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D.Muthukrishnan (Muthu), Certified Financial Planner- Personal Financial Advisor

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How many people in India are Rich?

Posted by Muthu on June 12, 2011

Here is the latest update on how many people in India are rich. 

This is a sequel to what I wrote last week on number of poor people in India. 

I touched upon this topic last year and planning to revisit the same when required. As rich are getting richer and more get into upwardly mobile class, this number would be dynamic. I think it would take a while for poverty numbers to start showing any meaningful reduction; actually and not statistically. 

The cream of mortals- dollar billionaires; people who have networth of around 4500 crores+ – we have 55 of them. There are 1210 dollar billionaires in the world; out of which nearly 5% live inIndia! 

The globally accepted definition of rich is those having investible assets of $1 million or more, excluding primary residence, collectibles, consumables and consumer durables. 

This means that other than self occupied primary residence, car, jewellery etc., one should have investible assets of around Rs.4.5 crores. This should be the networth – after adjusting for all outstanding debts. 

According to a Credit Suisse report of 2010, there are 1.7 lakhs dollar millionaires in India; 0.014% of our country’s population. 

Out of the above, Ultra rich– Rs.25 crores+ networth; around 70 thousand households in India are estimated to be under this category; 0.005% of our country’s population. 

The second layer of rich is those who have $100,000+ (around Rs.45 lakhs+) worth of investible assets other than self occupied primary residence. 

There are 4.5 million people in India who fall under the above category; 0.36% of the population. 

There are around 225 million households inIndia. NCAER (National Council of Applied Economic Research) estimates are based on total household income and not individuals.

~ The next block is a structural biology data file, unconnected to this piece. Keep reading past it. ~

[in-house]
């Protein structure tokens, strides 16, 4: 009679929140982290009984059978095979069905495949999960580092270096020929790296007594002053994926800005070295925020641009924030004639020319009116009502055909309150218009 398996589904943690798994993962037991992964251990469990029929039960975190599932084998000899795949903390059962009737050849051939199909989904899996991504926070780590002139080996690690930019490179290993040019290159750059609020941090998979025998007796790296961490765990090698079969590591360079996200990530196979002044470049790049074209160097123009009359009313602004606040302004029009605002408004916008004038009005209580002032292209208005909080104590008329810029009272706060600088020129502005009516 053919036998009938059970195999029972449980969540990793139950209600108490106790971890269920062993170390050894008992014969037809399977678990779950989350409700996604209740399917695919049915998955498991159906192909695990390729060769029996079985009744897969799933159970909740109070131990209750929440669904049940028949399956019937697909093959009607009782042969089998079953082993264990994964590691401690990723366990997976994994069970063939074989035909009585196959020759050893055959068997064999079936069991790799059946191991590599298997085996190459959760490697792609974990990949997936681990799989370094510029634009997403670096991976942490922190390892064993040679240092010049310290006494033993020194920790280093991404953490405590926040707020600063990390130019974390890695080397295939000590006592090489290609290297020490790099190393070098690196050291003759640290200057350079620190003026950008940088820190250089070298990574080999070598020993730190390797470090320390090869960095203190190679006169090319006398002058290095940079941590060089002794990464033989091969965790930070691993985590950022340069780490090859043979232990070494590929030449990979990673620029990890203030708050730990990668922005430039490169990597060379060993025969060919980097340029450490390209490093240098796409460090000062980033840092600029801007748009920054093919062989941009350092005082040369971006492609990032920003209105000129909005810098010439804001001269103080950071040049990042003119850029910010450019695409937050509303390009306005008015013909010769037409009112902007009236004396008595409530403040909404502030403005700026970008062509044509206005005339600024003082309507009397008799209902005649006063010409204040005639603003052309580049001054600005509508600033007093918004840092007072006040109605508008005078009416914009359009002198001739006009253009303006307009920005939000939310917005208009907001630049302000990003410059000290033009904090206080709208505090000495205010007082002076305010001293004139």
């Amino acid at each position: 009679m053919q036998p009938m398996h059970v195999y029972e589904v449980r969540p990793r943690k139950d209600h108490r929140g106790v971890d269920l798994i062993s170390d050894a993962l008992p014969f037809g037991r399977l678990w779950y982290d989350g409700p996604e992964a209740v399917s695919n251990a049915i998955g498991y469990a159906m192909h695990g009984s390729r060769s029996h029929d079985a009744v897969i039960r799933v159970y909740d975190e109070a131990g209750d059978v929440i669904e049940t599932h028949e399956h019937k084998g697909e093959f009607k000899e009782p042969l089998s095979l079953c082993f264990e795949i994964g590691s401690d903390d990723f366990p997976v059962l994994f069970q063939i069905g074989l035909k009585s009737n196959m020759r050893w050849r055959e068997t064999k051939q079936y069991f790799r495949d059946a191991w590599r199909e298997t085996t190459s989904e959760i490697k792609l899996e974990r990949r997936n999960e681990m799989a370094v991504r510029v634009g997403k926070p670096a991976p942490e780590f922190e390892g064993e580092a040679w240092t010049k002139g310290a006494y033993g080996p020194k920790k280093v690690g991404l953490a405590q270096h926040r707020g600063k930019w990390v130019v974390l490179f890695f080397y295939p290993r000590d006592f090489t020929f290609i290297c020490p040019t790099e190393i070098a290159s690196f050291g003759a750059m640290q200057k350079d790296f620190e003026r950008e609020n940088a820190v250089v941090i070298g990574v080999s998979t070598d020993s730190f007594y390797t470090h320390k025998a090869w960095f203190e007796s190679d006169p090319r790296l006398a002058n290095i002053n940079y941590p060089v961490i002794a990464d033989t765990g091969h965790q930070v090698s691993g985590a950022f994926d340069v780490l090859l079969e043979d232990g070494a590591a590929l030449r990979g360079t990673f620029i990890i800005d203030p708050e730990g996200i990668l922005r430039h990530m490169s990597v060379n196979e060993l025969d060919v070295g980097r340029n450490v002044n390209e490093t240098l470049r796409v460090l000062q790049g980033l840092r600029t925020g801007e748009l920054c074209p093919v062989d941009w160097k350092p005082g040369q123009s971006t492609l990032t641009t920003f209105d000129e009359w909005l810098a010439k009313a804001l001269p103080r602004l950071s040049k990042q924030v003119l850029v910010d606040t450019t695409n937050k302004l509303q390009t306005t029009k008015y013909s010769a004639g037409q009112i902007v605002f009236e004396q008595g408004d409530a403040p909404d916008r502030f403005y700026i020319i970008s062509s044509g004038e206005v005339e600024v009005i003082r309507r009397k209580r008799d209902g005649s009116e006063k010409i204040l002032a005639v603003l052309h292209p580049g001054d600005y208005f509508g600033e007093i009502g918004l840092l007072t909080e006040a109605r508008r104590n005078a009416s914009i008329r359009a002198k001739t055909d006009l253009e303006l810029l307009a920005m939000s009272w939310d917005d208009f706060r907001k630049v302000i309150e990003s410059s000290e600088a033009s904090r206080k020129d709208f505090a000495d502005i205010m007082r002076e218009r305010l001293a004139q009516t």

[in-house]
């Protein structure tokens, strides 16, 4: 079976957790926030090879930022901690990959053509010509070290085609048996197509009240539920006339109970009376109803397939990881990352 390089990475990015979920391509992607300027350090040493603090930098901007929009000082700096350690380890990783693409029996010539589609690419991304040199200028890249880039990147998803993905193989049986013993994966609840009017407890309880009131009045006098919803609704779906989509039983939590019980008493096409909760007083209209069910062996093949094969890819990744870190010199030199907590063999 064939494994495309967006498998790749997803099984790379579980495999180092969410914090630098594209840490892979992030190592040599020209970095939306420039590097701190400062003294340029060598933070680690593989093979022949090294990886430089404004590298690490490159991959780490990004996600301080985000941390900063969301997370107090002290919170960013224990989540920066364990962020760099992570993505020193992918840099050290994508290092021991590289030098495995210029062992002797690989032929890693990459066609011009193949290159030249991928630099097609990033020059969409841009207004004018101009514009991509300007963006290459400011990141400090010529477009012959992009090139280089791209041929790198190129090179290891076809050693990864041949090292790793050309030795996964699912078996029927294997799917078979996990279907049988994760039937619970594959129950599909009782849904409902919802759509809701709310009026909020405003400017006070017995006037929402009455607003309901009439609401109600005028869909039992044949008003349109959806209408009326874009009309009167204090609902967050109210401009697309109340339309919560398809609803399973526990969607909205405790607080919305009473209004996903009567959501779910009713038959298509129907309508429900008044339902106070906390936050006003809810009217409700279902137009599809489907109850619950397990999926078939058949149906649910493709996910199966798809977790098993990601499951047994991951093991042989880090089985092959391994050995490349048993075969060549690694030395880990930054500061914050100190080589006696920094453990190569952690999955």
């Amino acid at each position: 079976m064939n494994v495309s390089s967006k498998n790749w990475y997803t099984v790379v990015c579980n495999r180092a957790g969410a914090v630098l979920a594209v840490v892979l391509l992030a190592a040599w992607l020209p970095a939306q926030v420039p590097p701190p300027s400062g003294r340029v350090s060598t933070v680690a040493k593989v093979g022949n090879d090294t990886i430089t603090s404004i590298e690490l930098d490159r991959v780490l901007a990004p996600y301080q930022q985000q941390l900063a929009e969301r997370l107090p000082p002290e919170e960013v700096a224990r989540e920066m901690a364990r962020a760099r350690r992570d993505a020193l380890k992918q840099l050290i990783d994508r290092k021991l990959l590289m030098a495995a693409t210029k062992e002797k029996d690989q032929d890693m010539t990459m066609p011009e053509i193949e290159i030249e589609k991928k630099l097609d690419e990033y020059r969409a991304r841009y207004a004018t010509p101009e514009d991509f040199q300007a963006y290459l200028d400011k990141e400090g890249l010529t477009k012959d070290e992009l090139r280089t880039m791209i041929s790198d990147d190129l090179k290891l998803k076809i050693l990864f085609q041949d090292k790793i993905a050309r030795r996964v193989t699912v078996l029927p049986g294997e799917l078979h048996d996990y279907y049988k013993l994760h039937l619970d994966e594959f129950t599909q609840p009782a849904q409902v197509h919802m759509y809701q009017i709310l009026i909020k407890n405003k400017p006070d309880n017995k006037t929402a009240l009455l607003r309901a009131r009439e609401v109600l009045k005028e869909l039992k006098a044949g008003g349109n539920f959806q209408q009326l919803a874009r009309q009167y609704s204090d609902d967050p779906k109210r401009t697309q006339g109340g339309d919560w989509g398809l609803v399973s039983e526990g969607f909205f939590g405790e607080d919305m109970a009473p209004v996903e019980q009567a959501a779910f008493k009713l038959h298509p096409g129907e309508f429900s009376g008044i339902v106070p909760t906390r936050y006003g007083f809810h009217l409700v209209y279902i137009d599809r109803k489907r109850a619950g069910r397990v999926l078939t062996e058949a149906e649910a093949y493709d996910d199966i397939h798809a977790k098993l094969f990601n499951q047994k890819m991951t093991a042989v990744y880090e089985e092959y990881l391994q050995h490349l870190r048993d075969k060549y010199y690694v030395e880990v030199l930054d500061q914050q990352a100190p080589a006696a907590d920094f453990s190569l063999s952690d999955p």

Families with annual household income of Rs.10 lakhs+ is the next category of rich; there are around 3.8 million households- with 20 million+ people; 1.6% of the population. 

We’ve been only looking at the real economy and not shadow economy (black or no.2 money). 

The unaccounted money held by Indians in Swiss banks is estimated to be around $1.5 trillion – Rs.70 lakhs crore – which is equivalent to our country’s total GDP! 

This money may probably belong to tens of thousands of corrupt people – politicians, businessmen, government servants and religious authorities- accumulated over the last few decades.

It is estimated that the shadow economy is about 50% of our GDP. This means 35 lakhs crores is the black money circulated in the economy every year. Out of this, 10% (Rs.3.5 lakhs crore) is estimated to move abroad through hawala route. 

We need to understand that it is not possible to have an official figure on black money! These are guesstimates which may at best serve as a pointer.

If we can have better regulatory frame work for real estate market as we have for financial services; it would significantly reduce the black money circulated in the economy, make the dealings and pricing in real estate more transparent and in all likelihood bring down the artificially pegged up real estate prices, making it affordable for atleast our middle class.

I don’t think the real and shadow economy would be water tight compartments. Many gentlemen may be present in both. Even if we extrapolate the real into shadow, the number of rich can be maximum twice the official figures (of the first two categories).  

Considering all the above categories and estimates, I assume there may be totally 30 million rich people in India; 2.4% of our population.

What about great Indian middle class?

Since anyone earning above Rs.600 per month is considered out of poverty, the middle class may look very huge. In reality, looking at present cost of living even for basic needs, this number would be misleading.

According to NCAER, the number of households having income between Rs 2 lakh and Rs 10 lakh per annum, which is close to the World Bank definition of middle class, which in my opinion is reasonable – is 28.4 million households – roughly 150 million people.

So there are 150 million people or 12% of our population can be classified as middle class. 

Interestingly, the number of people who are paying income tax in India is 35 million people or just 2.8% of the population.

If you consider rich and middle class, the number of people who have the ability to participate and invest in equity markets is around 200 million.

But with a figure of 8 million investors (efforts are being made by industry to arrive at the exact number. This is as per 2009 estimates.), it is just 4% of the investible population. I doubt even out of these how many would be investing for long term and reap the benefits of compounding which a high growth economy likeIndiacan provide. One or two million?